The cook’s guide to buying sustainable fish

Our fish buying habits have changed a lot over the past couple of decades. From buying mainly cod or haddock we have now embraced foreign fish, farmed fish and some one less popular species. The Stone Grill is behind the idea of using only sustainable fish. It not only preserves what fish stocks are left, it also plans for their, and our, future.

While the reasons for these changing buying habits are well known, we have benefitted from them too. Rather than sticking to a few types of fish that we know and love, we have been forced to experiment and try new things. That can only be a good thing as far as we are concerned.

So what does sustainable actually mean and what types of fish does it include?

According to Greenpeace, a sustainable fish is one that is farmed or maintained so that fish stocks are not diminished by eating them. So farmed or line caught fish are obviously best but species that are regarded as plentiful are also a good idea too.

Fish species to avoid

There are many fish species that are particularly endangered and should be avoided wherever possible. The exception may be if the species in question is farmed sustainably or line caught. Fish species to avoid eating include: Atlantic cod, Plaice, Tuna, Haddock, European Hake, Atlantic Halibut, Prawns, Monkfish, Sole, Atlantic salmon, Swordfish, Skate, eels and rays.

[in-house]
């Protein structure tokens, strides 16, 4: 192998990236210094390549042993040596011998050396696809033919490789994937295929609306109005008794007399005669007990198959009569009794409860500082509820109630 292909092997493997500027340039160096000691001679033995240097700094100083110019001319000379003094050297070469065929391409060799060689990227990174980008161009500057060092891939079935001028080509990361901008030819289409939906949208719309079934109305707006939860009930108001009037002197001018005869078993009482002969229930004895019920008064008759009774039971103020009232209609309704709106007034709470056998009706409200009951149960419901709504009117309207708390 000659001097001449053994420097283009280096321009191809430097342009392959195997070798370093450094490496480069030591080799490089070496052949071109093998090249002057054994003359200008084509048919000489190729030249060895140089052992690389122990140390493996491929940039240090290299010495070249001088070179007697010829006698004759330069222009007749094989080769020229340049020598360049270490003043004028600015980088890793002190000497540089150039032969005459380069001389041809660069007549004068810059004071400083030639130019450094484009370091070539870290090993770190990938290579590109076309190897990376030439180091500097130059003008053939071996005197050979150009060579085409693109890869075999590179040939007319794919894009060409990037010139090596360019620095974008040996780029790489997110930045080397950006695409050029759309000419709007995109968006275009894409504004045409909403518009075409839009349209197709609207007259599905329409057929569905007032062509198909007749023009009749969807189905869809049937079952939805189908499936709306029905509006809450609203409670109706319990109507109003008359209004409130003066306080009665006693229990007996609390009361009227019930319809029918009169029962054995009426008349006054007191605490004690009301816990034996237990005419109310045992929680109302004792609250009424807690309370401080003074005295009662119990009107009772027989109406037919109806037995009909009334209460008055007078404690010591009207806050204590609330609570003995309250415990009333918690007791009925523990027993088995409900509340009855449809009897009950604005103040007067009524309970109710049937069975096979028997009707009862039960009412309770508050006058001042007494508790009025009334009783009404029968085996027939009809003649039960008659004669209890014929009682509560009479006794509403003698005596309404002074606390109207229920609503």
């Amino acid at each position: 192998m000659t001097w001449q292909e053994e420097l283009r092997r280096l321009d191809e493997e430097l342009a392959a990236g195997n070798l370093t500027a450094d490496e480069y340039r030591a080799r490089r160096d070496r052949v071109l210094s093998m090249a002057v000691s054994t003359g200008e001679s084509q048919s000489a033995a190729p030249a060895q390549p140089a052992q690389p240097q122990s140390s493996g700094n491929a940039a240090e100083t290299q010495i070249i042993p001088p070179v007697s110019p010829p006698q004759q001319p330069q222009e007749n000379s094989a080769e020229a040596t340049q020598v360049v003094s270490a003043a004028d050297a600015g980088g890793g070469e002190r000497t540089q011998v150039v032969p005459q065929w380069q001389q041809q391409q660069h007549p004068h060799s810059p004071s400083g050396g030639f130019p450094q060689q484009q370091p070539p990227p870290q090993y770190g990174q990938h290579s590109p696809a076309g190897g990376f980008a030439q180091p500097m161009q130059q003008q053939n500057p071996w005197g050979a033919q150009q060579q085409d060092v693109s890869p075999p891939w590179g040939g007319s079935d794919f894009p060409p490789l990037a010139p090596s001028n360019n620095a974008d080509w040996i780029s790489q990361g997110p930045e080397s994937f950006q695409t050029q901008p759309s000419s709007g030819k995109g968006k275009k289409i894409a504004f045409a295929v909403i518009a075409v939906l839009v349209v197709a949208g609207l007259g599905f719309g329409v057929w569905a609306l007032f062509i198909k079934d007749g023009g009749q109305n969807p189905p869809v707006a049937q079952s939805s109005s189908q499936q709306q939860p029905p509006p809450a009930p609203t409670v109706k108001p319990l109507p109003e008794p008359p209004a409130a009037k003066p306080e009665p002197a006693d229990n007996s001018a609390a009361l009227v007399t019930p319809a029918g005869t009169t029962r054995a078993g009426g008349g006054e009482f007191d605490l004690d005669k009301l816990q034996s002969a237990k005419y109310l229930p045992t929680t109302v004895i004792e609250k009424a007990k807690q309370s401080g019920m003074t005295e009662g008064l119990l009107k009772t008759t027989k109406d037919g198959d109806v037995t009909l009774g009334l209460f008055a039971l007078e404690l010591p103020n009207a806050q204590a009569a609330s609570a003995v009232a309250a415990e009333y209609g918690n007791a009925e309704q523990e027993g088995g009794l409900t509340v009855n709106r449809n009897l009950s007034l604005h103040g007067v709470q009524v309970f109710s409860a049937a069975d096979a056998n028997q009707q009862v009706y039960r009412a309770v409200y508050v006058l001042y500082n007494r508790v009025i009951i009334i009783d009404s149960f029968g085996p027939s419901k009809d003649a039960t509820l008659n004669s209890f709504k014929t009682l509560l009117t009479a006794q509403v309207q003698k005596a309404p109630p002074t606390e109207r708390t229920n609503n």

The Marine Conservation Society fish finder tool can help you make an informed decision on what fish to avoid.

Fish species safe to eat

As you can imagine, there are thousands of species of fish in our seas and not all of them are endangered. Some offer direct alternatives to the species that are now endangered while some are completely different. For example, coley or pouting are good analogues for cod dab is a good replacement for plaice and gurnard can replace monkfish.

These replacement species are also bycatch fish, meaning they are often caught when fishing for other types. Making good use of them means the fishing industry can remain (mostly) sustainable and there is less waste.

The Marine Conservation Society can also help you find sustainable fish to eat with their fish finder tool.

Many top chefs are on board with eating sustainable fish and produce a huge range of recipes to help make the most of these species. Our own chef makes every effort to select only sustainable fish from sustainable sources and produces some delicious dishes as a result. It’s a delicate balancing act but one The Stone Grill is on top of.

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